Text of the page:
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Sunday, August 17, 2014

Seeing What I Want to See…

I addressed this at some level in a long response to a comment on the post "Scribal Errors," but there is more that needs to be said.
What do you do when the Bible does not agree with you?  Thoughts at DTTB.
One of the challenges in Bible study is to actually let the Bible say what it says.  For those of us who do not have any background in the Bible, that is we are new believers, that may not be such a problem.  For those of us who have been around the Christian community for a time, especially those communities who do not promote personal independent Bible study, letting the text speak for itself is a bigger challenge.

If we are honest with ourselves we have an opinion on just about everything.  For the most part we think we are right.  One of the first courses I took in Seminary was "Prolegomena and Bibliology."  It took me about a semester to get the pronunciation of that first word right.  But in reality it is pretty much useless in ordinary conversation.  But it is important.  As a matter of fact that part of the course was life changing.

Prolegomena is the study or the presentation of the first things.  In this case theological method.  In the class we examined what it took to deal with theological issues with integrity.  It is an arduous, multistep process.  The first step of which is to honestly examine and admit your presuppositions.

I will not outline the entire process, but I will say that about halfway through the semester I realized that I held strong convictions on a number of Christian issues for which I had very little if any Biblical reason to hold.  The positions had been formed by listening to messages, conversations with leaders, reading books, and doing fill in the blank Bible studies.  All of those activities are good.  But as the source of my convictions they were a tragically deficient foundation.

The problem was that when I came to the scripture I expected to see those convictions upheld.  When I ran across passages that seemed to hint that I may have a wrong view on an issue, I went through incredible mental gymnastics to attempt to bring what the text said back in line with what I wanted it to say.

All of us, at differing levels, face this challenge.  It is much easier to see in others.  I am sitting here and several examples of others misreading the text leap to mind, while I am struggling to remember once when I did it.  But I guarantee that I have.

This is one of the reasons that it is so critical that we all as believers are engaged in the independent study of the Word.  And that we are engaged in that practice in a group.  We have to resist the pressure to be a consumer of other’s work.  Of a continual diet of pabulum.  We have to dig into the Word for ourselves, struggling past our preconceived notions to face the truth of what God has said about Himself and us.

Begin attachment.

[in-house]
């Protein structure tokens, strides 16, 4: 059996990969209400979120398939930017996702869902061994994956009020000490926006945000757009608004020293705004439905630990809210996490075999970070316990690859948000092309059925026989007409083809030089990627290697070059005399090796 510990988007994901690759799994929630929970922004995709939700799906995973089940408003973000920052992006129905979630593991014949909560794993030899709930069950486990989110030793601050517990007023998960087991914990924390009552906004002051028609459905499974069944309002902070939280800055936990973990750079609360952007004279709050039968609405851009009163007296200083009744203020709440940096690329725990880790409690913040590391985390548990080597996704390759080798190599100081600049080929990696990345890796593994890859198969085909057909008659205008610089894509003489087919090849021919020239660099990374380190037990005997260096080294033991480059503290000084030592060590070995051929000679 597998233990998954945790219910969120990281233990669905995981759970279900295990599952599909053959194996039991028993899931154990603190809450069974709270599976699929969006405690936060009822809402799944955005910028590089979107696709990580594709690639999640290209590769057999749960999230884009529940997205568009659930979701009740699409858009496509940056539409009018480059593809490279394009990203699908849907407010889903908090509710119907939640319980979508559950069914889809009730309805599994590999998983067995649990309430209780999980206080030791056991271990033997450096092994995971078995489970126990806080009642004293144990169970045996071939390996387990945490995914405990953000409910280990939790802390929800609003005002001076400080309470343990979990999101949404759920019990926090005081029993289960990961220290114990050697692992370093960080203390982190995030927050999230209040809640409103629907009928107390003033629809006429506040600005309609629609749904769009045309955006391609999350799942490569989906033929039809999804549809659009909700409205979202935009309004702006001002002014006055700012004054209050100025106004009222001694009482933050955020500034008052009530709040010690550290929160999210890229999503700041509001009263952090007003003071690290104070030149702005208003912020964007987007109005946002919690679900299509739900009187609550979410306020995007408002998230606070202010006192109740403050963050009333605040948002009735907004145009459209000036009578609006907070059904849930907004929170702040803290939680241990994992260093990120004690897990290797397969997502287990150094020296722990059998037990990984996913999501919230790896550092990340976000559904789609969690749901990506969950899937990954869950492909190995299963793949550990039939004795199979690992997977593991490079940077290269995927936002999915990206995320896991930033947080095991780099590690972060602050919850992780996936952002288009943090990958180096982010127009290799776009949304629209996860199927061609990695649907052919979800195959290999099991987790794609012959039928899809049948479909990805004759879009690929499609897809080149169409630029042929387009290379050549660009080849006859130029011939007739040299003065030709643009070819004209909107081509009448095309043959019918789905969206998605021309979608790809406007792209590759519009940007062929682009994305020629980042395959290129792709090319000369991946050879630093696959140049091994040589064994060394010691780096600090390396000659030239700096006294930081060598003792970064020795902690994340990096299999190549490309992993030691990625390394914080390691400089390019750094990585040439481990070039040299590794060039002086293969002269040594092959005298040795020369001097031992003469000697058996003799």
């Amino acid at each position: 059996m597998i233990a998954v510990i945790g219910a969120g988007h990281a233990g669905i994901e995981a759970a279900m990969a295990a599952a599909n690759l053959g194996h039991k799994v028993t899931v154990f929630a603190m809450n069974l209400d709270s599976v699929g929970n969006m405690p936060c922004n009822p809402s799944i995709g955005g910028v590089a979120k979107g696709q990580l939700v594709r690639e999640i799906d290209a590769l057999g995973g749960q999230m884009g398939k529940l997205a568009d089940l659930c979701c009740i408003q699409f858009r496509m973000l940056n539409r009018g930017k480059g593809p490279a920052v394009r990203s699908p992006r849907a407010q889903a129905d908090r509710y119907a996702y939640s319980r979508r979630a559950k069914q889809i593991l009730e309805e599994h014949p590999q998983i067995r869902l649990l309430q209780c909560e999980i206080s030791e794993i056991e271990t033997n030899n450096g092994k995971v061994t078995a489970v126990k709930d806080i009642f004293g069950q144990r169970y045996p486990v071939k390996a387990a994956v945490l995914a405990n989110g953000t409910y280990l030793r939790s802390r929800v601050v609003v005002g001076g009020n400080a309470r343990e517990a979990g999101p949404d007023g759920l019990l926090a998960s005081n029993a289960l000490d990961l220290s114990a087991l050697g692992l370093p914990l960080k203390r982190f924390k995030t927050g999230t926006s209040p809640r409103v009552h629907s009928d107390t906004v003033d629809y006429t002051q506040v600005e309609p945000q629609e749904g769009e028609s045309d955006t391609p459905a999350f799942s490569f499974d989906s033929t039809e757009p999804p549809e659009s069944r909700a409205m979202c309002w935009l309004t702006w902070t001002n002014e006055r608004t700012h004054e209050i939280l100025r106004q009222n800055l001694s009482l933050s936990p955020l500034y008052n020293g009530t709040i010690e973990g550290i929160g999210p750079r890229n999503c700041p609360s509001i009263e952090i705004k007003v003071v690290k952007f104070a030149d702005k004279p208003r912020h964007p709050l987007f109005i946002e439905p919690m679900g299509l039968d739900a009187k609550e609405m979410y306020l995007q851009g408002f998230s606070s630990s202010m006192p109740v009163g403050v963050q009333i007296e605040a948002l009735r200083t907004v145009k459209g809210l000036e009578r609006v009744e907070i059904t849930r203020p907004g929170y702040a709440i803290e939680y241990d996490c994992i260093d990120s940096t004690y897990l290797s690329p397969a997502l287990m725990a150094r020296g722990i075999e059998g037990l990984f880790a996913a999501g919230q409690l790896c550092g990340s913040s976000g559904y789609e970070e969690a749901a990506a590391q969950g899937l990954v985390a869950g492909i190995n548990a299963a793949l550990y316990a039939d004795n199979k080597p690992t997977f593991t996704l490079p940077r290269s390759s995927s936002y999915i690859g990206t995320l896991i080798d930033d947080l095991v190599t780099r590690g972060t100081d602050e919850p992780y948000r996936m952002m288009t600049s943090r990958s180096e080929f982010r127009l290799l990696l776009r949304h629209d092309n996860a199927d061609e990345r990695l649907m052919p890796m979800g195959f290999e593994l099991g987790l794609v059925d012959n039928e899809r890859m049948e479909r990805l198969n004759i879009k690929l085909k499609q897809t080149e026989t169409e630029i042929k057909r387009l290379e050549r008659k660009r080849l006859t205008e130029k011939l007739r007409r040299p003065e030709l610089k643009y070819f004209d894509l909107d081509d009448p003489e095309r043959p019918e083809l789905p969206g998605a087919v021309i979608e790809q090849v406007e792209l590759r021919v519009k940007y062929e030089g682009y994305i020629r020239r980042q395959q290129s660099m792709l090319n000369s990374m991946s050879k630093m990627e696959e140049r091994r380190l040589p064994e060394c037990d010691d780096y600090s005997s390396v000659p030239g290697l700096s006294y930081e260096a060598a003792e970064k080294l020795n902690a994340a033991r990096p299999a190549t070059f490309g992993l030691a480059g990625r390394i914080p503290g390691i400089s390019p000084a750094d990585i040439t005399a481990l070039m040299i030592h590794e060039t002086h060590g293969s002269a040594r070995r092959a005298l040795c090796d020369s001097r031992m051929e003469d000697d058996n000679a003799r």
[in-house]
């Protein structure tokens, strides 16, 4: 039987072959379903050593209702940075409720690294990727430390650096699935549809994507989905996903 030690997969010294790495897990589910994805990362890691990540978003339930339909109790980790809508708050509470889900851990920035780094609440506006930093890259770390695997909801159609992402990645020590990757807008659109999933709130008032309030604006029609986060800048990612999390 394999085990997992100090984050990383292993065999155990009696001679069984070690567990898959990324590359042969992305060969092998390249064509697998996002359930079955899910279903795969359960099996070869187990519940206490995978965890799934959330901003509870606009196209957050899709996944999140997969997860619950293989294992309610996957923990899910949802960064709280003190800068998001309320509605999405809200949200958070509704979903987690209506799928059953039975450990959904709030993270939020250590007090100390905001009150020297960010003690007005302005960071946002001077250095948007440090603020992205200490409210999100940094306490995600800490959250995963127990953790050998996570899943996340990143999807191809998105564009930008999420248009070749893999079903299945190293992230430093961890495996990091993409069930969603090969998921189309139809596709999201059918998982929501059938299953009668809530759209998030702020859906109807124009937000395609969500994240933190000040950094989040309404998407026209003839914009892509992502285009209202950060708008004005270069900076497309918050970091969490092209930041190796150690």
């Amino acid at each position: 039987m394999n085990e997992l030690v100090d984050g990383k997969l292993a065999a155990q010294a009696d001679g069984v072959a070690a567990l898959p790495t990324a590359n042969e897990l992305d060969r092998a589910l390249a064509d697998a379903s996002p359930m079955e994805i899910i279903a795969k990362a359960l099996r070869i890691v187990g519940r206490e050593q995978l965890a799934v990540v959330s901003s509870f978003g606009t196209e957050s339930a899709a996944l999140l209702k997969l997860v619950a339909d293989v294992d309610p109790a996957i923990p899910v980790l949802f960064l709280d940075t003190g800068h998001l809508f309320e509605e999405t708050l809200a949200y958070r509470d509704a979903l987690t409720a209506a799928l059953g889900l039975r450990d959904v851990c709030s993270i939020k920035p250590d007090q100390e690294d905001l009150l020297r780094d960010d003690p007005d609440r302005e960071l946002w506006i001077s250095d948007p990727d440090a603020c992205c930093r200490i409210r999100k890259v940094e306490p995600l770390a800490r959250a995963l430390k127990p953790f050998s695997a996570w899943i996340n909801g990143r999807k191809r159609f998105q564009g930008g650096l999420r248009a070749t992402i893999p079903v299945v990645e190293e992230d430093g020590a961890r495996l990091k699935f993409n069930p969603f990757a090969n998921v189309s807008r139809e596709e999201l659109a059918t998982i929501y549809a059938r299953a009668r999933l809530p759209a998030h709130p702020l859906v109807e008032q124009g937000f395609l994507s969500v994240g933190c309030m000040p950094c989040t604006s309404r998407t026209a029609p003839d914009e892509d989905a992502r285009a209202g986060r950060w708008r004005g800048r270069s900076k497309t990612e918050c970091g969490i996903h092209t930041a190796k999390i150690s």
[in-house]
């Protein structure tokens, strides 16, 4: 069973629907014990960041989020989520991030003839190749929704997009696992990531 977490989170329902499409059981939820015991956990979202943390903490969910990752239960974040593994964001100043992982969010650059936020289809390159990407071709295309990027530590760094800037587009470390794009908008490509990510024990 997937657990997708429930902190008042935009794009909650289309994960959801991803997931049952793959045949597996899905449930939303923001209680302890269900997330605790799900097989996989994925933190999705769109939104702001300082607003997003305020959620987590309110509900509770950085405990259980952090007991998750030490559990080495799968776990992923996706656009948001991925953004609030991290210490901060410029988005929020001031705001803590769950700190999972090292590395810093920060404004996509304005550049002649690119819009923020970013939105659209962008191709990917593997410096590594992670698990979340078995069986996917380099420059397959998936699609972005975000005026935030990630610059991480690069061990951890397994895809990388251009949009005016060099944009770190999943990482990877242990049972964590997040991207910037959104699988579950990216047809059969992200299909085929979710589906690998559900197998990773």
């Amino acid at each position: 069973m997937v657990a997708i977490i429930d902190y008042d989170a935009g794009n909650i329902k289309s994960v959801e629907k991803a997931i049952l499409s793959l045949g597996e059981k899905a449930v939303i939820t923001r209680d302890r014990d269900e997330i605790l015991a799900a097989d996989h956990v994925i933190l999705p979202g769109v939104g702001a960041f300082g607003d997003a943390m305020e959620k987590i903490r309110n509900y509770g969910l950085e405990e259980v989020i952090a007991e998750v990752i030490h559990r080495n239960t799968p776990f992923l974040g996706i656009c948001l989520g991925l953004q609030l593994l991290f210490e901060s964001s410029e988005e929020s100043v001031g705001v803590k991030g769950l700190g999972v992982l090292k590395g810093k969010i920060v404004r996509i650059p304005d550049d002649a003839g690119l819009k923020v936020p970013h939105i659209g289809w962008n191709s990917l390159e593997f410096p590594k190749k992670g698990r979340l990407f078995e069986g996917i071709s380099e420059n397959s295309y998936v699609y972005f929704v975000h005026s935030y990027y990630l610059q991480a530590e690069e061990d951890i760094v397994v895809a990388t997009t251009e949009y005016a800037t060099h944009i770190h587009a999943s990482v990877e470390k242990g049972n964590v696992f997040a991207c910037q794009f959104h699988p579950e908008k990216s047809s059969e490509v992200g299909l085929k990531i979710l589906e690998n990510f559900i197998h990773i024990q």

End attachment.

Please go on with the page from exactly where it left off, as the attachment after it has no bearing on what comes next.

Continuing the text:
That, after all, is what worship is all about.  That is what Paul exhorts us to do in Romans 12:1 – 2, is it not?


  1. >The first step of which is to honestly examine and admit your presuppositions.

    I bet I do have many false (based on someone else's statements, convictions) presuppositions, which I've simply accepted without letting those being formed thanks to personal study -- working on this.

    Mike, would you recommend anything to help those false presuppositions identified?
    What I would do is to come up with a list of theological questions and answer those with a biblical reference why I believe so. Then I would need to study each and evaluate against my best understanding of the Word. Ideally, after a Bible study done in a group for better, more accurate result.

    1. That would work. What I do is when a topic comes up I write out what I already believe to be true before I start the study. For example a group I am in studied the Kingdom of God a year ago. Prior to the study I wrote out what I thought was true about the Kingdom.

      That way there was a tangible record of what my presuppositions were. During the 18 months that we studied that topic. I found that the scripture validated some of what I believed, but also there was much I held that was corrected.

      The other men in the study saw things and took positions that forced me to go Back to the Word and look again to see if and what I missed.

      It may be a good practice to do this as you encounter them rather than trying to come up with a statement on all to which you have been exposed.

      For example, if you were to study the book of Romans you would encounter multiple theological issues. Soteriology, how is one saved. Harmatiology, what is sin. Theology Proper, the nature of God especially His sovereignty and how it relates to Soteriology. As you encounter these, it would be a good practice to document what you think before you dig into what Romans says about the issue. That can help you avoid forcing the text into your mold.